He’s joking, but I attribute a large part of my never having caused an accident (been rear-ended sitting at a stoplight twice) to three main factors:
- I drive fast. I always have. I don’t drive overly-aggressively or dangerously (what I attribute to never having been ticketed for speeding) but I’m usually moving faster than the average speed of traffic. It really forces you to pay attention, and to consciously track the other cars on the road as well as how they’re being driven.
- I drive sports cars. Aside from being more fun (see above) I think there’s a huge amount of added safety in having better handling, better braking, and more road feel. My body and/or life has been saved several times from being able to avoid or accelerate out of a dangerous situation. For instance, an SUV in front of me blew a tire and veered into my lane before rolling. An emergency two-lane change at 75 isn’t child’s play, but my car handled it with aplomb and I swung around to the right. The Camry behind me handled it more poorly though, locking up the brakes and slamming into the side/top of the SUV.
- Sports cars aren’t isolated. The vast majority of cars sold seek to eliminate as much external sensory input as is economically possible. Some even advertise how little it will feel like you’re driving, sporting noise isolation, cushy suspensions, heated/cooled/vibrating seats…and the complete elimination of any external stimuli that will remind you you’re hurtling two tons of metal and flammable liquid down an asphalt road and controlling it with a grand total of two square feet of rubber at any given moment. Driving is dangerous, but also routine. The elimination of all of those “uncomfortable” elements - even in the name of increased consumer satisfaction - coupled with that habitualized and routine nature of the process, is inherently dangerous.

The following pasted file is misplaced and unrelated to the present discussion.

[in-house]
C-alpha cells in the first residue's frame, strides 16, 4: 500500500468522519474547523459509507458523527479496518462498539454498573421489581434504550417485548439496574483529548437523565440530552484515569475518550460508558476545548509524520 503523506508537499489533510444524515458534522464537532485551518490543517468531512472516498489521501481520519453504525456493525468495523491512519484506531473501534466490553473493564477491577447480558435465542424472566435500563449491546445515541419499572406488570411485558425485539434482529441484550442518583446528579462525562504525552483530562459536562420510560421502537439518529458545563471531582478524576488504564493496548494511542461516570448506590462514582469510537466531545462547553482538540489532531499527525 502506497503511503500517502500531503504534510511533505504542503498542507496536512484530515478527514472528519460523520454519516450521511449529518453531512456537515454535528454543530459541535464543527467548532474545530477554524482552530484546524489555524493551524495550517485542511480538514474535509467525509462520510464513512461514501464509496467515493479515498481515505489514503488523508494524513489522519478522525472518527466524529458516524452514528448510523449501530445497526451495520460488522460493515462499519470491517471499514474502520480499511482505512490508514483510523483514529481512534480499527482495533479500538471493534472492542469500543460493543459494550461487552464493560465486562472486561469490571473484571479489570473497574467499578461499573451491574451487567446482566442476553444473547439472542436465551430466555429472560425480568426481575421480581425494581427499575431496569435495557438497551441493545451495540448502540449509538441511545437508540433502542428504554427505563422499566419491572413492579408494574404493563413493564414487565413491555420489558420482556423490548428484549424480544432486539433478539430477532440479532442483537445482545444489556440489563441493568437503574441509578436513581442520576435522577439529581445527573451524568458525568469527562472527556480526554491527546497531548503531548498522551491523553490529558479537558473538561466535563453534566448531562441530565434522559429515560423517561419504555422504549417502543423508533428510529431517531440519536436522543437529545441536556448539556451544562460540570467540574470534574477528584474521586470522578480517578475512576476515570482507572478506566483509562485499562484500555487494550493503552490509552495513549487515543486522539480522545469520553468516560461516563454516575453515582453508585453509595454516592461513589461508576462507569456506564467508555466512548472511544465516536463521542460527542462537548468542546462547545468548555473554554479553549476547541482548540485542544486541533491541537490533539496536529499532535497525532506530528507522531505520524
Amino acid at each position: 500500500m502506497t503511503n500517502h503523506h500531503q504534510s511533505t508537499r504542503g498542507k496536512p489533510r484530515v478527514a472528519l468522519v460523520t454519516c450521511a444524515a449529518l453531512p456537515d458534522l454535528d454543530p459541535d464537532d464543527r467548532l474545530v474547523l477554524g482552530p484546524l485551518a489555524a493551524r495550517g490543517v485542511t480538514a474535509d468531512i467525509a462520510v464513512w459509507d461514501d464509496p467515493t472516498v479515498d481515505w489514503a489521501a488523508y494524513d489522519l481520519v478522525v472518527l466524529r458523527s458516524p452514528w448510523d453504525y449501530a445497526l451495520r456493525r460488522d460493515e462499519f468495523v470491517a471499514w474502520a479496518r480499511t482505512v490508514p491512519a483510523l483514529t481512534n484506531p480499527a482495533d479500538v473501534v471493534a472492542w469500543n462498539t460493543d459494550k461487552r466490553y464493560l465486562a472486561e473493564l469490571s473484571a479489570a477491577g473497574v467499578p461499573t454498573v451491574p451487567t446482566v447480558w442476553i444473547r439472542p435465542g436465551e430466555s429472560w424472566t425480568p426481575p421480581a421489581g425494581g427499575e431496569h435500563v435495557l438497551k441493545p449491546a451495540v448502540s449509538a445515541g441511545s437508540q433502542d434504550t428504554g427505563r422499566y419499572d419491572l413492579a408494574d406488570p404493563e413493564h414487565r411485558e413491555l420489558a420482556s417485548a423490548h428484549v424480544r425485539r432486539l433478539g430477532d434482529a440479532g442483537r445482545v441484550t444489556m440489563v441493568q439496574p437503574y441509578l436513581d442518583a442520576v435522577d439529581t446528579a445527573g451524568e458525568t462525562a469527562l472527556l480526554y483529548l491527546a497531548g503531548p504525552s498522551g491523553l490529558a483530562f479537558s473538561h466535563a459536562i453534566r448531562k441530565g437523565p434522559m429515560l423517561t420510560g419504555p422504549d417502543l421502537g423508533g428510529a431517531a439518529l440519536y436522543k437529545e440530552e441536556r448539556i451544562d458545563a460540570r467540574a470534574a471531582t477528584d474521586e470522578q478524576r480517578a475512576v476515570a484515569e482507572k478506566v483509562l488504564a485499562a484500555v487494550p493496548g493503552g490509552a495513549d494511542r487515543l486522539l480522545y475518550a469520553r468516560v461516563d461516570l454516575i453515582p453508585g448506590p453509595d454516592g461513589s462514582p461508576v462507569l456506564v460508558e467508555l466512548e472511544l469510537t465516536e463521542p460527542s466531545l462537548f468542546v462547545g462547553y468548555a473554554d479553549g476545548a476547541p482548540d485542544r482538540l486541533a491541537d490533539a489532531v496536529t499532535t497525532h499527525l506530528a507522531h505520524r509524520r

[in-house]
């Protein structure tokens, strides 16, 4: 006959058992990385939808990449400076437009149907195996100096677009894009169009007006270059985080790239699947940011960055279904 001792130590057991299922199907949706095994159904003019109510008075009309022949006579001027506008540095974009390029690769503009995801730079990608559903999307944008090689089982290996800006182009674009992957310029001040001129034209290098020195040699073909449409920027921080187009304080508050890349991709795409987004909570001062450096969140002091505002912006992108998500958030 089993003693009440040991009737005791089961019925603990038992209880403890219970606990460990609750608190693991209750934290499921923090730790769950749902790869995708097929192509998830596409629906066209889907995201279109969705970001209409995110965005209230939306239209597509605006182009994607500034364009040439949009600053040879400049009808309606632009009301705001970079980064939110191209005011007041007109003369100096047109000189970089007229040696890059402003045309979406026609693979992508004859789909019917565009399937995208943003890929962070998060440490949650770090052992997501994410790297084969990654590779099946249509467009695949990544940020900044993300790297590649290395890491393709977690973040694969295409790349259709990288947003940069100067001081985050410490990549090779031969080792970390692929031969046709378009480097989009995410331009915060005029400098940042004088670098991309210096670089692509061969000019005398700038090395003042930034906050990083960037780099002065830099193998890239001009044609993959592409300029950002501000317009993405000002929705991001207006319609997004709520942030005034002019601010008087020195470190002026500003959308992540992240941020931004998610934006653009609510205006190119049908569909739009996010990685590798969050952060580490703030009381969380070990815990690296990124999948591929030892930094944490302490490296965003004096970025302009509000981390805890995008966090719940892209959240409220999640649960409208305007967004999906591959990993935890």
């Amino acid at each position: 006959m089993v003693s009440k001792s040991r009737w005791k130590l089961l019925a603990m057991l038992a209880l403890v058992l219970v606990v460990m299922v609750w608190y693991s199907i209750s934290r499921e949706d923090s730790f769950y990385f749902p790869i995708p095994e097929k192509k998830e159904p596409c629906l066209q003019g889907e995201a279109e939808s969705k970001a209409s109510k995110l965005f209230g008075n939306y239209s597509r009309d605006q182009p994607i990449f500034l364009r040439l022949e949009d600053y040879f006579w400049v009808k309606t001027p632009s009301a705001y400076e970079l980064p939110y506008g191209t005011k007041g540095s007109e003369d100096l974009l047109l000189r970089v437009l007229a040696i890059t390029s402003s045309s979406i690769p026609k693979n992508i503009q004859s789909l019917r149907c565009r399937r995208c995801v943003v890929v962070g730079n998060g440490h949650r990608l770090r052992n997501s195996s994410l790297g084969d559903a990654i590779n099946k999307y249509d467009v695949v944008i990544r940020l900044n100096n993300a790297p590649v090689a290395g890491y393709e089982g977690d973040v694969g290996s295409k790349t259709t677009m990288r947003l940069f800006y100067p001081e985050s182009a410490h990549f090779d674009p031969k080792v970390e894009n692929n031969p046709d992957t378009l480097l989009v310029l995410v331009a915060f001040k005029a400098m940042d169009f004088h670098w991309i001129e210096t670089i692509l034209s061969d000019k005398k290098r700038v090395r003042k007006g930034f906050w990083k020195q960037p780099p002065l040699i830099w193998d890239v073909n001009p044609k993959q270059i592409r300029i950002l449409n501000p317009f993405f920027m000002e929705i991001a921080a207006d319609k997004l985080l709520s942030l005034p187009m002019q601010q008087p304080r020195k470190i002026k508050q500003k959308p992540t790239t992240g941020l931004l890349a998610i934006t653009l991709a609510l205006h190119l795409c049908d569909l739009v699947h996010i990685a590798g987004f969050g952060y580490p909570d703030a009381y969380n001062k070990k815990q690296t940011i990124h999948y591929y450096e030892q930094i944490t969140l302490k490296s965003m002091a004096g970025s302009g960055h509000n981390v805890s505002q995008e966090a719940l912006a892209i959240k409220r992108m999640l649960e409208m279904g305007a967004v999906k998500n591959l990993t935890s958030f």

30 miles an hour, comfortable, thinking about your day, not feeling or hearing a thing around your car is how accidents happen. You’re not paying attention because your car is designed to make you feel like you’re not driving a car. Distracted driving isn’t just cell phones, it’s anything - even your own car - that’s inherently designed to keep you from “having to” think about driving in the first place.
Cosigned on the above. The past year of riding a bike in NY and driving a manual sports car in hilly Austin has led to the development of an acute awareness of my surroundings on any given commute, after 11 years of being in what I now see as a frightening state of sheer lucky-to-be-alive oblivion.
My most inexperienced driving years were spent driving a quiet car in south Florida, where I’d pass countless accidents on suburban roads and at least two flipped or burning cars on the interstate per month, and had the time or the gall to snap photos plenty of those times.
My perspective now is a pretty honest one: When driving, I’m operating heavy machinery. On a bike, I’m sharing the road with operators of heavy machinery, most of whom are oblivious to the fact that they are operating heavy machinery.
Mind is focused on surroundings, hands are occupied by the wheel / shift knob / handlebars. No time for dilly-dallying, daydreams or devices.